by Rainee Denham
I am fascinated with all things WWII. I watched a Netflix movie called “Experimenter.” All I knew was it featured Peter Sarsgaard, who is an intense and always interesting actor.
It focused on social psychologist, Dr. Stanley Milgram, who like much of the world, was transfixed with the 1960 televised trial of Nazi SS Officer, Adolph Eichmann, the architect of “The Final Solution’ – the transport and murder of six million Jews in extermination camps in WWII.
Behind the bullet proof witness stand, Eichmann did not appear to be the monster he was accused of being. He did not deny his gruesome deeds either, he softly stated that he was only carrying out his orders, “my heart was light and joyful in my work, because the decisions were not mine.”
As the world watched in shock and confusion, Dr. Stanley Milgram became obsessed with the question, “could it be that Eichmann and his millions of accomplices in the Holocaust were just following orders?”
Just three months into the trial, Dr. Milgram developed and conducted a series of behavioral experiments at Yale University. They were designed to test the willingness of ordinary humans to obey an authority figure while having to administer electric shocks to strangers.
Before his experiment started, Milgram asked contemporary academics to try to predict the outcome. These behavioral ‘experts’ believed that only 1-3 % of the participants would not stop giving shocks, because to do so shows the pathology of a psychopath. They believed that 97-99% of participants would have the backbone and strength to stop giving shocks when it was clear the test subjects were showing signs of distress or pain.
The results revealed a horrific truth about human beings. 65% of the participants diligently took direct orders from the authority figure in the room, and took the test to its maximum power, which, as far as they knew was administering deadly amounts of electricity to a fellow human being.
In other words, the essence of obedience exists when a person comes to view themselves as the instrument for carrying out another person’s wishes, and they therefore no longer see themselves as responsible for their actions. His results were detailed in Milgram’s 1974 book, Obedience To Authority.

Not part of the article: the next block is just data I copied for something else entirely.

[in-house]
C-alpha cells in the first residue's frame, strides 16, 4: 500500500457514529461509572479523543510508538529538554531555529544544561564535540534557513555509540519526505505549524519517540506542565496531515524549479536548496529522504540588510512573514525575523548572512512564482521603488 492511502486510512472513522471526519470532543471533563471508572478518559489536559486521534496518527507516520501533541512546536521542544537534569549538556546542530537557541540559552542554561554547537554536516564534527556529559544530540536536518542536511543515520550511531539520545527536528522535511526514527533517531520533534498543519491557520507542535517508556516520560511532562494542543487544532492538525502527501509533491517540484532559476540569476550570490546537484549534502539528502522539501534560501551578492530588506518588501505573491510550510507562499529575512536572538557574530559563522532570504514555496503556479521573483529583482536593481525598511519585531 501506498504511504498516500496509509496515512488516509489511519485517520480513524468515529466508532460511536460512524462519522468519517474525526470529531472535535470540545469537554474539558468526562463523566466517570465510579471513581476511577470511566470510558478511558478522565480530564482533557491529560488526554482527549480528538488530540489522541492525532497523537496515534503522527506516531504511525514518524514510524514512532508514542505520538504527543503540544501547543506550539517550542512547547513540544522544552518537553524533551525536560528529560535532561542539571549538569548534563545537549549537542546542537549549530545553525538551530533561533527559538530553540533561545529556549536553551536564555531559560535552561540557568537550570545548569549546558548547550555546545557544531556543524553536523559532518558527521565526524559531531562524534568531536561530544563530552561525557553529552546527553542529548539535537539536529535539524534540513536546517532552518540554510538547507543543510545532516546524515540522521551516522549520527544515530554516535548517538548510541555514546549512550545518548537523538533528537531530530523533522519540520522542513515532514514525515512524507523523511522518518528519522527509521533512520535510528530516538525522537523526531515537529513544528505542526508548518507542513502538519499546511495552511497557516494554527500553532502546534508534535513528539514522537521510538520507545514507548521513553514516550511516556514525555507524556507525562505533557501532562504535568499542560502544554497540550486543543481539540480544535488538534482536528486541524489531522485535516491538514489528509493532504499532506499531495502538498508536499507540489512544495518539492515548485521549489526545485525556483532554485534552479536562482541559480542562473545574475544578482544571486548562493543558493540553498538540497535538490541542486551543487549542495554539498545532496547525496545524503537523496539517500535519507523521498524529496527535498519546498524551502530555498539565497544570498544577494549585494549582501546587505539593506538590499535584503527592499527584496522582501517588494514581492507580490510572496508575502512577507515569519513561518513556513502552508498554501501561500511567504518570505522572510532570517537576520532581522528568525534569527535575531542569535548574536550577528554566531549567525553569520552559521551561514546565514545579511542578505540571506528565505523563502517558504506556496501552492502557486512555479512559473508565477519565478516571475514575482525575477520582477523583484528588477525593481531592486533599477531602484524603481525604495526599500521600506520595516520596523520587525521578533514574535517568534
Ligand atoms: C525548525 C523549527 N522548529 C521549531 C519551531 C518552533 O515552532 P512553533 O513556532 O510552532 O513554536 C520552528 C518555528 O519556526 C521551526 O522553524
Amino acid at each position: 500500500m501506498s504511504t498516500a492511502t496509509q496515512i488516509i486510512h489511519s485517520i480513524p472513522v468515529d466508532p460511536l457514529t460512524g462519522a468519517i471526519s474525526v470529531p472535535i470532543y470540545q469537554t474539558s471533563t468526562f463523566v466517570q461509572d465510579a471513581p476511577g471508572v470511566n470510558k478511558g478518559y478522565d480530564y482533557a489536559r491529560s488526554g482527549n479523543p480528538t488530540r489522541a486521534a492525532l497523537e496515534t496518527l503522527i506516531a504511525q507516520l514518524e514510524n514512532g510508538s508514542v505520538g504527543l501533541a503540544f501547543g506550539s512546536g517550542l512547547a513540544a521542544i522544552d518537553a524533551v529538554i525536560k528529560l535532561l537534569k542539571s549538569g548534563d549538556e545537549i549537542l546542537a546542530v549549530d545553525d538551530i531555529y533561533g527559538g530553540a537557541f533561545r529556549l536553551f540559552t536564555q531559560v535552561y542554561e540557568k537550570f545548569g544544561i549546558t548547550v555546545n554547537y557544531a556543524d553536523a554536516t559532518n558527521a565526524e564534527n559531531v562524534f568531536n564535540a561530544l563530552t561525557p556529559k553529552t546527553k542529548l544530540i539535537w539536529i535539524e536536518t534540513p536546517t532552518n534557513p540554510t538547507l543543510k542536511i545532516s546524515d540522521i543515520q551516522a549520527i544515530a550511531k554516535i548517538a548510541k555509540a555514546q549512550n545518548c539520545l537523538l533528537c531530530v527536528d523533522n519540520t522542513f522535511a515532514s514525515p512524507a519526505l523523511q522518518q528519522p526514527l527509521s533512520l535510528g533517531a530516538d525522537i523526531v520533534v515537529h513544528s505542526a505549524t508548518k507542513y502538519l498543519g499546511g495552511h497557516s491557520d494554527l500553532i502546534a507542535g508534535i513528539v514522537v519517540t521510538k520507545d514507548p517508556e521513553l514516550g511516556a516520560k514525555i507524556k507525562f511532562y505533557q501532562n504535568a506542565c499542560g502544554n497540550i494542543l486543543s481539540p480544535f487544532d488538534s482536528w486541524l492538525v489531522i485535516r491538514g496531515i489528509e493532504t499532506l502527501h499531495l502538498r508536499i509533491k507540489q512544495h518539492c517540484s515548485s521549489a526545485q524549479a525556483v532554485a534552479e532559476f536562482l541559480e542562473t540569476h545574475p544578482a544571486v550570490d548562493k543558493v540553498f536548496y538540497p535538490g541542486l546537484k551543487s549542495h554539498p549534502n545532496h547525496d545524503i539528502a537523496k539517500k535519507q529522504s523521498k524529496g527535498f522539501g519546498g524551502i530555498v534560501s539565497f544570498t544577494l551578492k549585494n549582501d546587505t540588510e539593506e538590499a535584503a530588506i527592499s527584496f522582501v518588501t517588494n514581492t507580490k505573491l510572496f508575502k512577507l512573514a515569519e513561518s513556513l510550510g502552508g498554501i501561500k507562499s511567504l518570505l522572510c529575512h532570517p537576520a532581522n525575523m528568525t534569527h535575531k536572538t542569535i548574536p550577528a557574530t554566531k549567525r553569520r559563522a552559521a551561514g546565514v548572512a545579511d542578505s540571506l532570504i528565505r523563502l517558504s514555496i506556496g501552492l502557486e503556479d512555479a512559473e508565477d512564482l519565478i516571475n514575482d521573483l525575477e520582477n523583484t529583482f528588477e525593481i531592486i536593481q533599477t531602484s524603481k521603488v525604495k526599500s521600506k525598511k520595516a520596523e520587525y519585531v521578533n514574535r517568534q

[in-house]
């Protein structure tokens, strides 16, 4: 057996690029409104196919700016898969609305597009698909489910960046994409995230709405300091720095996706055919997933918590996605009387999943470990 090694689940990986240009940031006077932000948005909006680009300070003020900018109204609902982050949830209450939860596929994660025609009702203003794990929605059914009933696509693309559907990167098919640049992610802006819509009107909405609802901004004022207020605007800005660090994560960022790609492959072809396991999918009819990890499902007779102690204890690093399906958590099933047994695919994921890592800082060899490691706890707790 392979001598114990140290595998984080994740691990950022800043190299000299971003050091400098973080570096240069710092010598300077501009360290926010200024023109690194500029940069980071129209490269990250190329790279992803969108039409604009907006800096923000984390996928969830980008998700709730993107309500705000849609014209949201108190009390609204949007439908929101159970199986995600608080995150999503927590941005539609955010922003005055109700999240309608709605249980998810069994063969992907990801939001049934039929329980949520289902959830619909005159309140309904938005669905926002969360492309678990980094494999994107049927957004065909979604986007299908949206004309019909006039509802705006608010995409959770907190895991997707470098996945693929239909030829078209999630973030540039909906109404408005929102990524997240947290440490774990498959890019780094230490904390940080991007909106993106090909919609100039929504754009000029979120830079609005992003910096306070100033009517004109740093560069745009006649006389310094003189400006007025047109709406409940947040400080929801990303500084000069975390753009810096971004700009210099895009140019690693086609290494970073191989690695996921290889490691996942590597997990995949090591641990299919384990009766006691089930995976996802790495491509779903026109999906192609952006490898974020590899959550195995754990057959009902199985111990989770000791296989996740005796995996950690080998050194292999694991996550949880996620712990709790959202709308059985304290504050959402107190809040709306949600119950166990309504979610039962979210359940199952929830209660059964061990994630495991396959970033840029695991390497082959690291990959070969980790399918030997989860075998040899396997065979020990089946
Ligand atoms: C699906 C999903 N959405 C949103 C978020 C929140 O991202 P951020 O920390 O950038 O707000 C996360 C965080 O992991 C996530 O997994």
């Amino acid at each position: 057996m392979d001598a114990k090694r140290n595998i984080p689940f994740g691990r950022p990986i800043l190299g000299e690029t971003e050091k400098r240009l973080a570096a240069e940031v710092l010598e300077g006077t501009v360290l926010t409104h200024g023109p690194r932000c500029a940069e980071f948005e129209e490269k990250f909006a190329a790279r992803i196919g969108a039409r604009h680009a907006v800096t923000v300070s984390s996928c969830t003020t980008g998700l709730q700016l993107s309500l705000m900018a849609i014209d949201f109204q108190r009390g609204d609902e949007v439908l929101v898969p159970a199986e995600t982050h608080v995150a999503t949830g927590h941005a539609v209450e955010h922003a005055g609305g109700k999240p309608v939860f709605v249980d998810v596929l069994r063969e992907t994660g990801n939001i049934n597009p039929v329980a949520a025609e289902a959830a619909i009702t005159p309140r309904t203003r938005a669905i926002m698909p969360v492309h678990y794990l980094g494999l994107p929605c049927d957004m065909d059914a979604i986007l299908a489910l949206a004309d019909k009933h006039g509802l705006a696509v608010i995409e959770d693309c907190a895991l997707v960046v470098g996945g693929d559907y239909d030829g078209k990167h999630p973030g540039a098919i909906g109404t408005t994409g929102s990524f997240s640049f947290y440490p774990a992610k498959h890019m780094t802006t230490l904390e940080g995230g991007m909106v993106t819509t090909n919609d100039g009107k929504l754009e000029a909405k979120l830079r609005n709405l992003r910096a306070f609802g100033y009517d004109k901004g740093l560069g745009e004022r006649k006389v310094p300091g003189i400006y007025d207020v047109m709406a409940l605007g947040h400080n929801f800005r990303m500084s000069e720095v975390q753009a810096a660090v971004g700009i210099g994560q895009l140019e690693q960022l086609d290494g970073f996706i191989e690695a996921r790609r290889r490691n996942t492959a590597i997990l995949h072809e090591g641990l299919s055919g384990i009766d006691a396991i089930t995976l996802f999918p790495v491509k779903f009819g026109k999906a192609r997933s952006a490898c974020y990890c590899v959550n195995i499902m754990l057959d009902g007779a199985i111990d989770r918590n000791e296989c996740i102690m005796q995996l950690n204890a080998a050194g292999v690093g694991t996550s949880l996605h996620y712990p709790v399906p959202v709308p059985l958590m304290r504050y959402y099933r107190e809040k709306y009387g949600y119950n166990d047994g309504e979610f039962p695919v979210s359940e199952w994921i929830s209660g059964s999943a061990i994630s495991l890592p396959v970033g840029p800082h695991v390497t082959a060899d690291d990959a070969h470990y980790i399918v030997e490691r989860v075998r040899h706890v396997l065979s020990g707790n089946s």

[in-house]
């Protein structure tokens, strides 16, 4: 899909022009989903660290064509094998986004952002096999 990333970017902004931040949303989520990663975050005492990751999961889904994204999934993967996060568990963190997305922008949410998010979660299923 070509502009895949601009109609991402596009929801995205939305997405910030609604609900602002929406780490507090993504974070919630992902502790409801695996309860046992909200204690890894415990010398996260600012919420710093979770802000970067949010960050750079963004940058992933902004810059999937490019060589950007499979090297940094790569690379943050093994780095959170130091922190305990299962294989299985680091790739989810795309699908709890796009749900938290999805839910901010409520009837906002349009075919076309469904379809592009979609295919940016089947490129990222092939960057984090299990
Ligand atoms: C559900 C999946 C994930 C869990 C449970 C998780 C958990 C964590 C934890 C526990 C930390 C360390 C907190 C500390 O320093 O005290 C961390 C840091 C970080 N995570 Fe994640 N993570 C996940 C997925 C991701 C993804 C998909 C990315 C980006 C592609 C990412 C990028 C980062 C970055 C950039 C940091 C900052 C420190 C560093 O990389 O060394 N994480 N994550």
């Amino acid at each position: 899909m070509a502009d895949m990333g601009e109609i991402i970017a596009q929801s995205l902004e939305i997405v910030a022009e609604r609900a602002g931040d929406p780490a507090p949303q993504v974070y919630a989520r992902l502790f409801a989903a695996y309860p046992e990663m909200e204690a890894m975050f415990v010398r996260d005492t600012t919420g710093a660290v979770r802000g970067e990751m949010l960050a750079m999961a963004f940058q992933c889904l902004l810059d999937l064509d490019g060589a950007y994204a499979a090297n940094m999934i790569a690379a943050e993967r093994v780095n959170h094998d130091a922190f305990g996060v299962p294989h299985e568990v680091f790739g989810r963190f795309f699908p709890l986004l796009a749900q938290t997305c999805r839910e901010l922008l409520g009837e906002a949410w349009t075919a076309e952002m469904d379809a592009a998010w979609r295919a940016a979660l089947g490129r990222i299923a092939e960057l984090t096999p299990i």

Which brings us back to Eichmann, who left us with this gem of a quote, “whether they were bank directors or mental cases, the people who were loaded on those trains meant nothing to me. It was really none of my business.” Taking all responsibility off his shoulders, he could remain dispassionate about his acts of genocide.
And if this is how most people behave, how do we prevent another holocaust from happening? Let’s learn from history and end with Dr. Stanley Milgrams’ own words: “I set up a simple experiment at Yale University to test how much pain an ordinary citizen would inflict on another person simply because he was ordered to by an experimental scientist. Stark authority was pitted against the subjects’ strongest moral imperatives against hurting others, and, with the subjects’ ears ringing with the screams of the victims, authority won more often than not…Ordinary people, simply doing their jobs, and without any hostility on their part, can become agents in a terrible destructive process. Moreover, even when the destructive effects of their work become patently clear, and they are asked to carry out actions incompatible with fundamental standards of morality, relatively few people have the resources needed to resist authority.”
In our heart of hearts, we do not want to think we could be evil like Eichmann. But Milgram proved otherwise.
It can happen here.
PS. Judges in the Eichmann Trial concluded that he had not merely been following orders and he was guilty of war crimes, crimes against humanity, and was sentenced to hang. He did in 1962.